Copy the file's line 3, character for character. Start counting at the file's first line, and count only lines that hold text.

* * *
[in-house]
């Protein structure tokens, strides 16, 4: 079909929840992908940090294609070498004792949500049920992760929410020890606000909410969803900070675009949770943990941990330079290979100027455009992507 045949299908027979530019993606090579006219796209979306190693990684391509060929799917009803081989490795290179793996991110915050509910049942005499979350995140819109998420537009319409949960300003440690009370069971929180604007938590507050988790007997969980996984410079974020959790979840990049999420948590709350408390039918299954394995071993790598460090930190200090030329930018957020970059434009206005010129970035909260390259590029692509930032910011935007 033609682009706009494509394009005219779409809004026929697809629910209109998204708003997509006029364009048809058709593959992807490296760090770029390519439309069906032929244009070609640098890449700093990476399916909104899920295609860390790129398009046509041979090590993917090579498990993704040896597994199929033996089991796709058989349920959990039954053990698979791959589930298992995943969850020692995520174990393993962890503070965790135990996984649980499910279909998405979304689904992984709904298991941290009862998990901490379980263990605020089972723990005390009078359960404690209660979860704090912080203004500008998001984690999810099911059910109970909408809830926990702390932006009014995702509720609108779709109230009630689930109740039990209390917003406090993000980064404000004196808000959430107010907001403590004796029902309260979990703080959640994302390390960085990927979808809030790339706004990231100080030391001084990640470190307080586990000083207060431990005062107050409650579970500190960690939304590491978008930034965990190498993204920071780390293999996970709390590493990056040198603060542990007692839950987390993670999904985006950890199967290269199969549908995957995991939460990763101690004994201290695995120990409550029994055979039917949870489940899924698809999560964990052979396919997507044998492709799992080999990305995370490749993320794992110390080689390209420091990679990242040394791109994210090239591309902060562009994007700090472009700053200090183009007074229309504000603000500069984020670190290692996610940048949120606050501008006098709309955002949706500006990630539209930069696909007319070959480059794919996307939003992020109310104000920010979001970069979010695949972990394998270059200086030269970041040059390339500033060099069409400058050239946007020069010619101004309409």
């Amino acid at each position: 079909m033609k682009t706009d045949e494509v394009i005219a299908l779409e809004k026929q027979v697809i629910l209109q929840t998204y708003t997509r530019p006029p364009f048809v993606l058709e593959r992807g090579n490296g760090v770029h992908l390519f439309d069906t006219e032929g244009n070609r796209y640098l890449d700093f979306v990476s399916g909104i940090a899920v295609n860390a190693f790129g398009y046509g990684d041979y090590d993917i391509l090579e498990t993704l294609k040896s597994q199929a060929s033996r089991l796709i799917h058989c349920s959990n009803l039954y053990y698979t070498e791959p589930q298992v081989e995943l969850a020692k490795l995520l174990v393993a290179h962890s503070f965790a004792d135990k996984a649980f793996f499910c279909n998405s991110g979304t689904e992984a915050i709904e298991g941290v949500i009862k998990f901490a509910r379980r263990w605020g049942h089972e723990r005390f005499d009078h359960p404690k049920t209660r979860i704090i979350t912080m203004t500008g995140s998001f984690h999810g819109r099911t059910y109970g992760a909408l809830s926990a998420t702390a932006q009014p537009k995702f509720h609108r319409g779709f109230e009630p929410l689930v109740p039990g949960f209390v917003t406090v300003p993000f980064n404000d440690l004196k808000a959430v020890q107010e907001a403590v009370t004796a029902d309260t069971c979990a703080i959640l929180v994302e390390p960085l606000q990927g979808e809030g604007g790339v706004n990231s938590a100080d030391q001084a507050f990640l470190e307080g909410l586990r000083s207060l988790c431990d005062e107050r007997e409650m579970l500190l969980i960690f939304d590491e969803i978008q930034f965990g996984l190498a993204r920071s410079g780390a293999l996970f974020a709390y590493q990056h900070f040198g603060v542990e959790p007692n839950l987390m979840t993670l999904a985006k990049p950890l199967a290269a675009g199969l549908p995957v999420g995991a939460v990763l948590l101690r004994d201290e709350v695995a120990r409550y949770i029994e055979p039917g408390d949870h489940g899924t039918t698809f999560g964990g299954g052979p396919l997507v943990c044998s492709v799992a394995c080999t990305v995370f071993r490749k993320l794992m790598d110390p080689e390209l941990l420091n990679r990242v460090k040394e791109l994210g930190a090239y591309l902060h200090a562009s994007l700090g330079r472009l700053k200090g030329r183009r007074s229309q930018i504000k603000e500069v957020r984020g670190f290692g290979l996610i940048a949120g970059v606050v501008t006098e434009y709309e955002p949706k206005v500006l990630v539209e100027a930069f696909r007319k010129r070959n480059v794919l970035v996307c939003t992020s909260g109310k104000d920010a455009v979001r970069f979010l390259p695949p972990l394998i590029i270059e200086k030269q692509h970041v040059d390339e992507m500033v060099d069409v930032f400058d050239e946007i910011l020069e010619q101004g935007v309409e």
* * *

């Amino acid at each position: 079909m033609k682009t706009d045949e494509v394009i005219a299908l779409e809004k026929q027979v697809i629910l209109q929840t998204y708003t997509r530019p006029p364009f048809v993606l058709e593959r992807g090579n490296g760090v770029h992908l390519f439309d069906t006219e032929g244009n070609r796209y640098l890449d700093f979306v990476s399916g909104i940090a899920v295609n860390a190693f790129g398009y046509g990684d041979y090590d993917i391509l090579e498990t993704l294609k040896s597994q199929a060929s033996r089991l796709i799917h058989c349920s959990n009803l039954y053990y698979t070498e791959p589930q298992v081989e995943l969850a020692k490795l995520l174990v393993a290179h962890s503070f965790a004792d135990k996984a649980f793996f499910c279909n998405s991110g979304t689904e992984a915050i709904e298991g941290v949500i009862k998990f901490a509910r379980r263990w605020g049942h089972e723990r005390f005499d009078h359960p404690k049920t209660r979860i704090i979350t912080m203004t500008g995140s998001f984690h999810g819109r099911t059910y109970g992760a909408l809830s926990a998420t702390a932006q009014p537009k995702f509720h609108r319409g779709f109230e009630p929410l689930v109740p039990g949960f209390v917003t406090v300003p993000f980064n404000d440690l004196k808000a959430v020890q107010e907001a403590v009370t004796a029902d309260t069971c979990a703080i959640l929180v994302e390390p960085l606000q990927g979808e809030g604007g790339v706004n990231s938590a100080d030391q001084a507050f990640l470190e307080g909410l586990r000083s207060l988790c431990d005062e107050r007997e409650m579970l500190l969980i960690f939304d590491e969803i978008q930034f965990g996984l190498a993204r920071s410079g780390a293999l996970f974020a709390y590493q990056h900070f040198g603060v542990e959790p007692n839950l987390m979840t993670l999904a985006k990049p950890l199967a290269a675009g199969l549908p995957v999420g995991a939460v990763l948590l101690r004994d201290e709350v695995a120990r409550y949770i029994e055979p039917g408390d949870h489940g899924t039918t698809f999560g964990g299954g052979p396919l997507v943990c044998s492709v799992a394995c080999t990305v995370f071993r490749k993320l794992m790598d110390p080689e390209l941990l420091n990679r990242v460090k040394e791109l994210g930190a090239y591309l902060h200090a562009s994007l700090g330079r472009l700053k200090g030329r183009r007074s229309q930018i504000k603000e500069v957020r984020g670190f290692g290979l996610i940048a949120g970059v606050v501008t006098e434009y709309e955002p949706k206005v500006l990630v539209e100027a930069f696909r007319k010129r070959n480059v794919l970035v996307c939003t992020s909260g109310k104000d920010a455009v979001r970069f979010l390259p695949p972990l394998i590029i270059e200086k030269q692509h970041v040059d390339e992507m500033v060099d069409v930032f400058d050239e946007i910011l020069e010619q101004g935007v309409e």